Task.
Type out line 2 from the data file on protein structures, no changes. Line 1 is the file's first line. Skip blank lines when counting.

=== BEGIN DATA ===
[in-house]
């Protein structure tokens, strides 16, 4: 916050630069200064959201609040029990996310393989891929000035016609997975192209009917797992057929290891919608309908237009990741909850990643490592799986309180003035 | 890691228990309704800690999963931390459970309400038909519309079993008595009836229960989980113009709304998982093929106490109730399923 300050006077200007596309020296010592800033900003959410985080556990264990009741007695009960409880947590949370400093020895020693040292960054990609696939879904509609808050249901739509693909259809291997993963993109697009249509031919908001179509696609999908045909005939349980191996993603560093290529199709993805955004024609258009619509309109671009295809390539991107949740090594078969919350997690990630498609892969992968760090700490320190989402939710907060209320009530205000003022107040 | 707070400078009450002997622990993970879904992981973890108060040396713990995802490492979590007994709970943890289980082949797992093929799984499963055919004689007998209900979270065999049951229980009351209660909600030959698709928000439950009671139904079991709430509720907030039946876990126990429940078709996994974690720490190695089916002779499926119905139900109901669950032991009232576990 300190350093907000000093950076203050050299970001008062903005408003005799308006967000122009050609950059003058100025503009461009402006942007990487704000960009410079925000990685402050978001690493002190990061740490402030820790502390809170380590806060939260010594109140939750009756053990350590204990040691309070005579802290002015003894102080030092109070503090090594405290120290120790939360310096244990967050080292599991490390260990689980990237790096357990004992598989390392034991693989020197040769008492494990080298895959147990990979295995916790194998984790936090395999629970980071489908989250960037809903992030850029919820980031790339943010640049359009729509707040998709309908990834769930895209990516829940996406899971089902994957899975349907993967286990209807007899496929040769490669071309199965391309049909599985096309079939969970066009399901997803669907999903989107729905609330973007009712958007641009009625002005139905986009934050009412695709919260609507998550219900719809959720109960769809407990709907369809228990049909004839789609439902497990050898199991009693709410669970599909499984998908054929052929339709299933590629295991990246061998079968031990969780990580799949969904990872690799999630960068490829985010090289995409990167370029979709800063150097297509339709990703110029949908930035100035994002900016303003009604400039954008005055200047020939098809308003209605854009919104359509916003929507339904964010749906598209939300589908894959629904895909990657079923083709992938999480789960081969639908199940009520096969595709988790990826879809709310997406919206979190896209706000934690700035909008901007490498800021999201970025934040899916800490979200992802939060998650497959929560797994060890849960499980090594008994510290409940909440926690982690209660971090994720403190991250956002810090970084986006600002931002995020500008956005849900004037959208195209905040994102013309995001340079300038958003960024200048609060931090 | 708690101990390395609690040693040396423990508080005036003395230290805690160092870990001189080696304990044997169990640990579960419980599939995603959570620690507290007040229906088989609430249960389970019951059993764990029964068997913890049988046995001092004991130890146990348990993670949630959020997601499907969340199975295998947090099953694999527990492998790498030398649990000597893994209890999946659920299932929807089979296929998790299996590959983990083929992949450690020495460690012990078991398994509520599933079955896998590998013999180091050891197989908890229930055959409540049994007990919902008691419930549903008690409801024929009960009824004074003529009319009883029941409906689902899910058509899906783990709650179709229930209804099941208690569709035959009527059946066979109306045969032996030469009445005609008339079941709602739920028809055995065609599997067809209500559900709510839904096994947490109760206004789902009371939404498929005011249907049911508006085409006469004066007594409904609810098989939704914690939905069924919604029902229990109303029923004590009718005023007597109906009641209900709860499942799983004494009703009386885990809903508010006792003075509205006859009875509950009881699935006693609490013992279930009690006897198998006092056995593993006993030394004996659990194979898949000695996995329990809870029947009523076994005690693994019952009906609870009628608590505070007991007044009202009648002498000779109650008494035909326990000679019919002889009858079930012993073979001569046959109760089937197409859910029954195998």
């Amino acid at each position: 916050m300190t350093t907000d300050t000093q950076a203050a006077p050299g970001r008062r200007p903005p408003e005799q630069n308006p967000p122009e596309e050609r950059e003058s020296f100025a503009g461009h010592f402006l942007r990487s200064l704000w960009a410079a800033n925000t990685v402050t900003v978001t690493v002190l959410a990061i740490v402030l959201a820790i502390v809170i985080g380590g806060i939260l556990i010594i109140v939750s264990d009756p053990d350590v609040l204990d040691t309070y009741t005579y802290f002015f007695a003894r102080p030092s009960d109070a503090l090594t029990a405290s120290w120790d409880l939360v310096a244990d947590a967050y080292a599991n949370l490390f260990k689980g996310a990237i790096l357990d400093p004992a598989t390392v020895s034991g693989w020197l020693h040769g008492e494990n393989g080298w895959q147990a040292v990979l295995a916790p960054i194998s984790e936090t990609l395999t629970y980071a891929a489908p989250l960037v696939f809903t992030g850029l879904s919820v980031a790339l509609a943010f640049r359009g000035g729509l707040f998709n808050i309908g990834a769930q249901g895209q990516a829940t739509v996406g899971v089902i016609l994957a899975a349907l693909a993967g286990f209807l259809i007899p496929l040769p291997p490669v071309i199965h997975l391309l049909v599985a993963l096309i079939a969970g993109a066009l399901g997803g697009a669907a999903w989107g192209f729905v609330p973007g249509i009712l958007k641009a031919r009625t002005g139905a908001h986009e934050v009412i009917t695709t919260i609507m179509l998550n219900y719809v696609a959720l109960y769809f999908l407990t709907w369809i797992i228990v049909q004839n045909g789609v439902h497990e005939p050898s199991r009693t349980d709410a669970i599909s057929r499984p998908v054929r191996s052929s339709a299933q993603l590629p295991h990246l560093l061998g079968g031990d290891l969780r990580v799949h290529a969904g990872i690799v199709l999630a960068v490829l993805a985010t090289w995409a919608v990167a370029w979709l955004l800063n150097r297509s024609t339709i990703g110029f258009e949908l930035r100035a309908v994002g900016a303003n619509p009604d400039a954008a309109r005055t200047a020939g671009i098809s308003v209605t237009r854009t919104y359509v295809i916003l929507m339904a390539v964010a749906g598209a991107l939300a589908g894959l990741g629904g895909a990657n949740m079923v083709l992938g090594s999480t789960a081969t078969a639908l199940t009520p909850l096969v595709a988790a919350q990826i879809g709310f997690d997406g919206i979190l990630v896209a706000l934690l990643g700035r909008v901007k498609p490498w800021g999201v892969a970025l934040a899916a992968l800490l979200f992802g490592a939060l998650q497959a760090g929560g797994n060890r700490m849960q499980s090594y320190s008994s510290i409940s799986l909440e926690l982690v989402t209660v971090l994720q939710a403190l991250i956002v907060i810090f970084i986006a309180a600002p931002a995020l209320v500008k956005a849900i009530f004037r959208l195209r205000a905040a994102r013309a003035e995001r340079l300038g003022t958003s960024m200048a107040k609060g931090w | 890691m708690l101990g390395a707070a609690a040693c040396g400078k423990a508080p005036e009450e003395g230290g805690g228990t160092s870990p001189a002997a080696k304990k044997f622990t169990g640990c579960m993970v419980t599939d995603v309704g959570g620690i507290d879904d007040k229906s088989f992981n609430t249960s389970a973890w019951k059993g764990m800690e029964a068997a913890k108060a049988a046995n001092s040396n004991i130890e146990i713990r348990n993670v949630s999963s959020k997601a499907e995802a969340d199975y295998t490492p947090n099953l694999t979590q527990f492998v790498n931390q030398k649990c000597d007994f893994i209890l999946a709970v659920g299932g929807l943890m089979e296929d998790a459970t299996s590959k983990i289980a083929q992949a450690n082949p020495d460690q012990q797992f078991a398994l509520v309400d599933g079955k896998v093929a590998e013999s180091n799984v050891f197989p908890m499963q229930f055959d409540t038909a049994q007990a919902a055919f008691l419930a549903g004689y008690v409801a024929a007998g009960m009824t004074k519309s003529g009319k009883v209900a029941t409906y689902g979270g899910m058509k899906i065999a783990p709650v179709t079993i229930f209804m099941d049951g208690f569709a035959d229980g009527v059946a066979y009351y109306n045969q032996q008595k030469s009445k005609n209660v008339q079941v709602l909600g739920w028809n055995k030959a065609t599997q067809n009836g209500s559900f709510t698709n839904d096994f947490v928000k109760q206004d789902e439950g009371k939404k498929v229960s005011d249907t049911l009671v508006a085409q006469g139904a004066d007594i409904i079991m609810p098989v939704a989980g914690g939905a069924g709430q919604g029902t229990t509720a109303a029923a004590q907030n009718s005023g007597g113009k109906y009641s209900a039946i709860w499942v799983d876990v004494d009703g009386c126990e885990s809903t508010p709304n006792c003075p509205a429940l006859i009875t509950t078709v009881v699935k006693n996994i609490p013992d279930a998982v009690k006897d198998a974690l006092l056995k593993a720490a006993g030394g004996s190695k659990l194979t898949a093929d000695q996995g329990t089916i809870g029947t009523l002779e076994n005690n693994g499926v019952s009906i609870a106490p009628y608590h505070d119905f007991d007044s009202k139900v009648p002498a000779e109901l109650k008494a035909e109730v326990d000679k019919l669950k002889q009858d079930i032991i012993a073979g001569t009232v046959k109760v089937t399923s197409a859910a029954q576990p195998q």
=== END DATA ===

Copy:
């Protein structure tokens, strides 16, 4: 916050630069200064959201609040029990996310393989891929000035016609997975192209009917797992057929290891919608309908237009990741909850990643490592799986309180003035 | 890691228990309704800690999963931390459970309400038909519309079993008595009836229960989980113009709304998982093929106490109730399923 300050006077200007596309020296010592800033900003959410985080556990264990009741007695009960409880947590949370400093020895020693040292960054990609696939879904509609808050249901739509693909259809291997993963993109697009249509031919908001179509696609999908045909005939349980191996993603560093290529199709993805955004024609258009619509309109671009295809390539991107949740090594078969919350997690990630498609892969992968760090700490320190989402939710907060209320009530205000003022107040 | 707070400078009450002997622990993970879904992981973890108060040396713990995802490492979590007994709970943890289980082949797992093929799984499963055919004689007998209900979270065999049951229980009351209660909600030959698709928000439950009671139904079991709430509720907030039946876990126990429940078709996994974690720490190695089916002779499926119905139900109901669950032991009232576990 300190350093907000000093950076203050050299970001008062903005408003005799308006967000122009050609950059003058100025503009461009402006942007990487704000960009410079925000990685402050978001690493002190990061740490402030820790502390809170380590806060939260010594109140939750009756053990350590204990040691309070005579802290002015003894102080030092109070503090090594405290120290120790939360310096244990967050080292599991490390260990689980990237790096357990004992598989390392034991693989020197040769008492494990080298895959147990990979295995916790194998984790936090395999629970980071489908989250960037809903992030850029919820980031790339943010640049359009729509707040998709309908990834769930895209990516829940996406899971089902994957899975349907993967286990209807007899496929040769490669071309199965391309049909599985096309079939969970066009399901997803669907999903989107729905609330973007009712958007641009009625002005139905986009934050009412695709919260609507998550219900719809959720109960769809407990709907369809228990049909004839789609439902497990050898199991009693709410669970599909499984998908054929052929339709299933590629295991990246061998079968031990969780990580799949969904990872690799999630960068490829985010090289995409990167370029979709800063150097297509339709990703110029949908930035100035994002900016303003009604400039954008005055200047020939098809308003209605854009919104359509916003929507339904964010749906598209939300589908894959629904895909990657079923083709992938999480789960081969639908199940009520096969595709988790990826879809709310997406919206979190896209706000934690700035909008901007490498800021999201970025934040899916800490979200992802939060998650497959929560797994060890849960499980090594008994510290409940909440926690982690209660971090994720403190991250956002810090970084986006600002931002995020500008956005849900004037959208195209905040994102013309995001340079300038958003960024200048609060931090 | 708690101990390395609690040693040396423990508080005036003395230290805690160092870990001189080696304990044997169990640990579960419980599939995603959570620690507290007040229906088989609430249960389970019951059993764990029964068997913890049988046995001092004991130890146990348990993670949630959020997601499907969340199975295998947090099953694999527990492998790498030398649990000597893994209890999946659920299932929807089979296929998790299996590959983990083929992949450690020495460690012990078991398994509520599933079955896998590998013999180091050891197989908890229930055959409540049994007990919902008691419930549903008690409801024929009960009824004074003529009319009883029941409906689902899910058509899906783990709650179709229930209804099941208690569709035959009527059946066979109306045969032996030469009445005609008339079941709602739920028809055995065609599997067809209500559900709510839904096994947490109760206004789902009371939404498929005011249907049911508006085409006469004066007594409904609810098989939704914690939905069924919604029902229990109303029923004590009718005023007597109906009641209900709860499942799983004494009703009386885990809903508010006792003075509205006859009875509950009881699935006693609490013992279930009690006897198998006092056995593993006993030394004996659990194979898949000695996995329990809870029947009523076994005690693994019952009906609870009628608590505070007991007044009202009648002498000779109650008494035909326990000679019919002889009858079930012993073979001569046959109760089937197409859910029954195998």